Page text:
“The skull is a creature that has been on our album artwork since 1988 and it is actually a skull that I made myself,” explained bass player/vocalist for German’s Rage, Peter ‘Peavy’ Wagner, talking about the artwork adorning the cover of their upcoming album Seasons of the Black. The cover features a row of crucifixes in the background with the skull in question in the forefront in all of its macabre glory. “I study taxidermy, and in that job, you also learn to make casks of things. I took a skull from my own collection – I have been collecting bones and skulls my whole life – and it’s an old skull from Peru from the eleventh century which is elongated already. Back then, the skulls were fashioned like that in the Incan society and to grow the skulls really long they did so by binding together the heads of babies so the skull would grow long and because of this it already had an alien type look about it. I got the idea to make a cask from this and mould the jaws from a creature so it looks pretty scary now and it is actually a real object. It’s not something just photo shopped, it’s actually real (laughs).”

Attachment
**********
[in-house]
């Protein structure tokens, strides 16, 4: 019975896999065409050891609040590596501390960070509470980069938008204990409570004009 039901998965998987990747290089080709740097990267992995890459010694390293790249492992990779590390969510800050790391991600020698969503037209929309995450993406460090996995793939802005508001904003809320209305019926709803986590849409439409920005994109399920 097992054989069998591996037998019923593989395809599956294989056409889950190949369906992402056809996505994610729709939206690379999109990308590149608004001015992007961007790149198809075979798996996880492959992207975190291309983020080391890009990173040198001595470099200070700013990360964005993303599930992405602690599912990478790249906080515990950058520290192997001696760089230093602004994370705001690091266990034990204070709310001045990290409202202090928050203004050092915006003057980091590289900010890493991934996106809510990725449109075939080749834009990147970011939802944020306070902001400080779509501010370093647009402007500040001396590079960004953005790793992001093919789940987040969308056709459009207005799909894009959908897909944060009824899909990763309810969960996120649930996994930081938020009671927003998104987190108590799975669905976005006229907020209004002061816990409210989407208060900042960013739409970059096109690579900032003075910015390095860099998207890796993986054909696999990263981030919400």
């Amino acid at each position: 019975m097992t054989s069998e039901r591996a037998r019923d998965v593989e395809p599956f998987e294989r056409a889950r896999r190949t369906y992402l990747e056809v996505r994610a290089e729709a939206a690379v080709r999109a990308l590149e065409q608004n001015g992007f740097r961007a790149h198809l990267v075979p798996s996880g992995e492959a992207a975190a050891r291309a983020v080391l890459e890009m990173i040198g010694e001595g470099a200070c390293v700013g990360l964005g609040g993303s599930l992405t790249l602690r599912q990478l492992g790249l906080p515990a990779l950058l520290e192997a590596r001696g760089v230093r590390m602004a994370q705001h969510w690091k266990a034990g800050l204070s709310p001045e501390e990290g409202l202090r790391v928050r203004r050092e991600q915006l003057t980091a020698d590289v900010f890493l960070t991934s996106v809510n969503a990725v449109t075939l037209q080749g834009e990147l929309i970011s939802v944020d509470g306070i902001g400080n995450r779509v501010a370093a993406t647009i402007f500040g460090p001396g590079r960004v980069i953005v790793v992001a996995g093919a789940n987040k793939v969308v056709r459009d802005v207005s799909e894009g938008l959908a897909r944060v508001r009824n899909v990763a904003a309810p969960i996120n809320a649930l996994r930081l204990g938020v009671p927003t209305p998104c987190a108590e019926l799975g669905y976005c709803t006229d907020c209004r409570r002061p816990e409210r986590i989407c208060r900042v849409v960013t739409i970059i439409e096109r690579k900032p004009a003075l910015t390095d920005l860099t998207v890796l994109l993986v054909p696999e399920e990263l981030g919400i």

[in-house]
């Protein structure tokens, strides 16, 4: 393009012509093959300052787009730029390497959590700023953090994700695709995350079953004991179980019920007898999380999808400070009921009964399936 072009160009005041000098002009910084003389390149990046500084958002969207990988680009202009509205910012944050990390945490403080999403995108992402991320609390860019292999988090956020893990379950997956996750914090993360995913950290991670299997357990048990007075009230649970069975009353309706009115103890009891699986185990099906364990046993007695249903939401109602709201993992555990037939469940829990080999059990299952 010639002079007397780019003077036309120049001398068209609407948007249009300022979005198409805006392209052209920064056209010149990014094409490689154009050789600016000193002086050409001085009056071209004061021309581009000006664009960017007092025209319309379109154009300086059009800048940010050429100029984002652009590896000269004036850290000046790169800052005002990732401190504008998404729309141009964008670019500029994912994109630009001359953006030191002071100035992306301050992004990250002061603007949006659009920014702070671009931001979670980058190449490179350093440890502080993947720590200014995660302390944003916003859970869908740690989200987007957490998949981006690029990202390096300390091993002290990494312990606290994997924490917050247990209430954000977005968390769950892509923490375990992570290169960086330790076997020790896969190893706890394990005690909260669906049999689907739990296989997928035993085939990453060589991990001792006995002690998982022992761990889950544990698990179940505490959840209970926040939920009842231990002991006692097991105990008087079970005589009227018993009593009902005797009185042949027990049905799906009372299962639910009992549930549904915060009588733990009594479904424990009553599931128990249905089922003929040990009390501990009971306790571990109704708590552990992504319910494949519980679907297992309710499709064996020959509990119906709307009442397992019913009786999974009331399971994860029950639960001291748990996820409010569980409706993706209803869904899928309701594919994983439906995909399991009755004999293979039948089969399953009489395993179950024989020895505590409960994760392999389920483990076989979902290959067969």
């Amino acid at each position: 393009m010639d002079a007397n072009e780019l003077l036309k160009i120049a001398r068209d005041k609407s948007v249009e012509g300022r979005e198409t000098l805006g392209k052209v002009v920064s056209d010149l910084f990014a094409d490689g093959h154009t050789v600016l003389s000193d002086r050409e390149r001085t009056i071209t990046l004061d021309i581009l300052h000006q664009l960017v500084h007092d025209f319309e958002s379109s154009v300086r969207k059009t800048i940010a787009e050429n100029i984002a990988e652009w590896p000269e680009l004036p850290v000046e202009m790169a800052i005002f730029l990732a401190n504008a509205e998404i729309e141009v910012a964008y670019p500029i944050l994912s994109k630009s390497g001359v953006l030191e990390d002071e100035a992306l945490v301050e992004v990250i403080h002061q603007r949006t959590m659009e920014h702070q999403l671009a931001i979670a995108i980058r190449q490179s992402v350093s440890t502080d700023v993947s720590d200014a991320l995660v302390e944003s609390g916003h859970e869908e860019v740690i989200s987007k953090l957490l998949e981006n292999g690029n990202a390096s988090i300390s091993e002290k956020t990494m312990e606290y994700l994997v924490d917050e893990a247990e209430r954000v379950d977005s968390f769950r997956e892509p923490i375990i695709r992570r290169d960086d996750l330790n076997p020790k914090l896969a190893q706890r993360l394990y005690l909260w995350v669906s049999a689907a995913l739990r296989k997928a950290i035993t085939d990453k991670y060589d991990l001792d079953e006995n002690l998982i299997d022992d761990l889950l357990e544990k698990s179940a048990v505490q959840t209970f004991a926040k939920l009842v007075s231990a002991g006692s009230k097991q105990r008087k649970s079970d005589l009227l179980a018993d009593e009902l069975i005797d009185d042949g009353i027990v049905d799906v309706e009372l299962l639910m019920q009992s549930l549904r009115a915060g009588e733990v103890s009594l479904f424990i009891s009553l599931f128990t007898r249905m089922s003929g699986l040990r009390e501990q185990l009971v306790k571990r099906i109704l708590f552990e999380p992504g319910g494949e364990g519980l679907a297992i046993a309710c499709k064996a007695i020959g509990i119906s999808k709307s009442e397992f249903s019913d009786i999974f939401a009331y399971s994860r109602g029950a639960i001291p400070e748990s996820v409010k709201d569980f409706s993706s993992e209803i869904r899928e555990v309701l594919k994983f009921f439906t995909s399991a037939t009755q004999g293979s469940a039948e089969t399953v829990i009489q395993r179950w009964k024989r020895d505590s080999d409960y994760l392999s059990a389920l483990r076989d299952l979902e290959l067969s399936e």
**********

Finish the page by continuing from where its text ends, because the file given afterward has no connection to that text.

With the release of Seasons of the Black on July 28 via Nuclear Blast Records, Peavy says the band is eagerly awaiting releasing their next opus on their fans, coming just over a year after The Devil Strikes Again.
“I’m really happy and proud,” he gushed. “It’s our 24th album and comes only fourteen months after the last one so it’s like a twin to its predecessor as they were both pretty much written in one go. It’s a great album and I hope people appreciate it. We’re having a really good run in the band right now. We are still constantly writing songs and they are coming out very naturally. It’s not like we have to force ourselves (laughs). We have the luxury of having our own studio so we can record stuff right away. Already now we have a couple of songs that we can use for the next one but I don’t think it will be so quick (laughs). We’re actually working on a world tour which will take a while and lead us to parts of the world we haven’t been to yet, among this there’s a good chance we will come to Australia next year by probably March.”